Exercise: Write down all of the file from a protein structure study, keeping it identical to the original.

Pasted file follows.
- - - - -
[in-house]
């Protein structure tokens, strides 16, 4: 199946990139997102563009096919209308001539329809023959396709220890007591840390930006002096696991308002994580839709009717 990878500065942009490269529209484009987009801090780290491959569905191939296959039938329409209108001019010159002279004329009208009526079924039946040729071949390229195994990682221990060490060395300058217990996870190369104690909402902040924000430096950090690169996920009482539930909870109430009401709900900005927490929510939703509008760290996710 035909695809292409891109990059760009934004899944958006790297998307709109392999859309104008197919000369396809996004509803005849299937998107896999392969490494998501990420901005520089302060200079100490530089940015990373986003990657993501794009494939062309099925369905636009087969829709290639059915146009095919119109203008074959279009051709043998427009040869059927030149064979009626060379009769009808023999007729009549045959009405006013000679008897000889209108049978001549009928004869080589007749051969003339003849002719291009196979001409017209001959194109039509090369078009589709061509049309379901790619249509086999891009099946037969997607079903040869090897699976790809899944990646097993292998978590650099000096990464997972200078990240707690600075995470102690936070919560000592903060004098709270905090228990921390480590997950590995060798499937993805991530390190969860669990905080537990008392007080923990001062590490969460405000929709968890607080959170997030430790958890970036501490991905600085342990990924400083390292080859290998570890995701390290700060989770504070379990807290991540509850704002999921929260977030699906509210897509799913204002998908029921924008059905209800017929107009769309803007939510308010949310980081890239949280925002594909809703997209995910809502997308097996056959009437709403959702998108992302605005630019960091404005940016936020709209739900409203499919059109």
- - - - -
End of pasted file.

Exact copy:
[in-house]
């Protein structure tokens, strides 16, 4: 199946990139997102563009096919209308001539329809023959396709220890007591840390930006002096696991308002994580839709009717 990878500065942009490269529209484009987009801090780290491959569905191939296959039938329409209108001019010159002279004329009208009526079924039946040729071949390229195994990682221990060490060395300058217990996870190369104690909402902040924000430096950090690169996920009482539930909870109430009401709900900005927490929510939703509008760290996710 035909695809292409891109990059760009934004899944958006790297998307709109392999859309104008197919000369396809996004509803005849299937998107896999392969490494998501990420901005520089302060200079100490530089940015990373986003990657993501794009494939062309099925369905636009087969829709290639059915146009095919119109203008074959279009051709043998427009040869059927030149064979009626060379009769009808023999007729009549045959009405006013000679008897000889209108049978001549009928004869080589007749051969003339003849002719291009196979001409017209001959194109039509090369078009589709061509049309379901790619249509086999891009099946037969997607079903040869090897699976790809899944990646097993292998978590650099000096990464997972200078990240707690600075995470102690936070919560000592903060004098709270905090228990921390480590997950590995060798499937993805991530390190969860669990905080537990008392007080923990001062590490969460405000929709968890607080959170997030430790958890970036501490991905600085342990990924400083390292080859290998570890995701390290700060989770504070379990807290991540509850704002999921929260977030699906509210897509799913204002998908029921924008059905209800017929107009769309803007939510308010949310980081890239949280925002594909809703997209995910809502997308097996056959009437709403959702998108992302605005630019960091404005940016936020709209739900409203499919059109």